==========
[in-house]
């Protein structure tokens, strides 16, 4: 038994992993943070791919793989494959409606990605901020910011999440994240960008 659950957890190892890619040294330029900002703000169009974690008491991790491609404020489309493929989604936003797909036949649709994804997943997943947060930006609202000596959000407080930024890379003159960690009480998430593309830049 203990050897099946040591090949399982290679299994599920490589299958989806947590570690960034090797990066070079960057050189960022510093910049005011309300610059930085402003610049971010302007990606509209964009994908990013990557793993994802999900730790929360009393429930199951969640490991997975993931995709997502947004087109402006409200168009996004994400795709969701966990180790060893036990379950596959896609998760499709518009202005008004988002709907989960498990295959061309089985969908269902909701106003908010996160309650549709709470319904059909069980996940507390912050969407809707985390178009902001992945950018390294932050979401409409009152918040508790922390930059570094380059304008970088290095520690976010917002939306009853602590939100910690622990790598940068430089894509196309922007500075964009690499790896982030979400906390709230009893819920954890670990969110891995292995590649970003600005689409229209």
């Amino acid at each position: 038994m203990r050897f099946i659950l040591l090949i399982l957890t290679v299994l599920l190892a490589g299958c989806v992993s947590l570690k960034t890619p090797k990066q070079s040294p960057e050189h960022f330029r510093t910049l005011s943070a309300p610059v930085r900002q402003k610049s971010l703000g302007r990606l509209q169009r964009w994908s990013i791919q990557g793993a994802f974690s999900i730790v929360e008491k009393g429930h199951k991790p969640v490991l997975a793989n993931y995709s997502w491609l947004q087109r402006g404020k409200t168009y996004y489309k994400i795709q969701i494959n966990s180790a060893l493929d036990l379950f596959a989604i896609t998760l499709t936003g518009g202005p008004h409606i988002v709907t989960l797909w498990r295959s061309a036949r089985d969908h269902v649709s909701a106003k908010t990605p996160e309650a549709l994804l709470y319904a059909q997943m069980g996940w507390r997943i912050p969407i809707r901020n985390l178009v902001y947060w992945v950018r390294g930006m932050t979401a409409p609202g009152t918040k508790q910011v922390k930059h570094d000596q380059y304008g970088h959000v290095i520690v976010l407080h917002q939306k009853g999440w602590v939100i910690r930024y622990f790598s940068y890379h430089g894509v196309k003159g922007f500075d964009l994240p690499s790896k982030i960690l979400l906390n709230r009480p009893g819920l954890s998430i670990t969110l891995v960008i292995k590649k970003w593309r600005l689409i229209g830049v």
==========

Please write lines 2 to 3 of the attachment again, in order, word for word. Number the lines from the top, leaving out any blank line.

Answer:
């Protein structure tokens, strides 16, 4: 038994992993943070791919793989494959409606990605901020910011999440994240960008 659950957890190892890619040294330029900002703000169009974690008491991790491609404020489309493929989604936003797909036949649709994804997943997943947060930006609202000596959000407080930024890379003159960690009480998430593309830049 203990050897099946040591090949399982290679299994599920490589299958989806947590570690960034090797990066070079960057050189960022510093910049005011309300610059930085402003610049971010302007990606509209964009994908990013990557793993994802999900730790929360009393429930199951969640490991997975993931995709997502947004087109402006409200168009996004994400795709969701966990180790060893036990379950596959896609998760499709518009202005008004988002709907989960498990295959061309089985969908269902909701106003908010996160309650549709709470319904059909069980996940507390912050969407809707985390178009902001992945950018390294932050979401409409009152918040508790922390930059570094380059304008970088290095520690976010917002939306009853602590939100910690622990790598940068430089894509196309922007500075964009690499790896982030979400906390709230009893819920954890670990969110891995292995590649970003600005689409229209």
């Amino acid at each position: 038994m203990r050897f099946i659950l040591l090949i399982l957890t290679v299994l599920l190892a490589g299958c989806v992993s947590l570690k960034t890619p090797k990066q070079s040294p960057e050189h960022f330029r510093t910049l005011s943070a309300p610059v930085r900002q402003k610049s971010l703000g302007r990606l509209q169009r964009w994908s990013i791919q990557g793993a994802f974690s999900i730790v929360e008491k009393g429930h199951k991790p969640v490991l997975a793989n993931y995709s997502w491609l947004q087109r402006g404020k409200t168009y996004y489309k994400i795709q969701i494959n966990s180790a060893l493929d036990l379950f596959a989604i896609t998760l499709t936003g518009g202005p008004h409606i988002v709907t989960l797909w498990r295959s061309a036949r089985d969908h269902v649709s909701a106003k908010t990605p996160e309650a549709l994804l709470y319904a059909q997943m069980g996940w507390r997943i912050p969407i809707r901020n985390l178009v902001y947060w992945v950018r390294g930006m932050t979401a409409p609202g009152t918040k508790q910011v922390k930059h570094d000596q380059y304008g970088h959000v290095i520690v976010l407080h917002q939306k009853g999440w602590v939100i910690r930024y622990f790598s940068y890379h430089g894509v196309k003159g922007f500075d964009l994240p690499s790896k982030i960690l979400l906390n709230r009480p009893g819920l954890s998430i670990t969110l891995v960008i292995k590649k970003w593309r600005l689409i229209g830049v």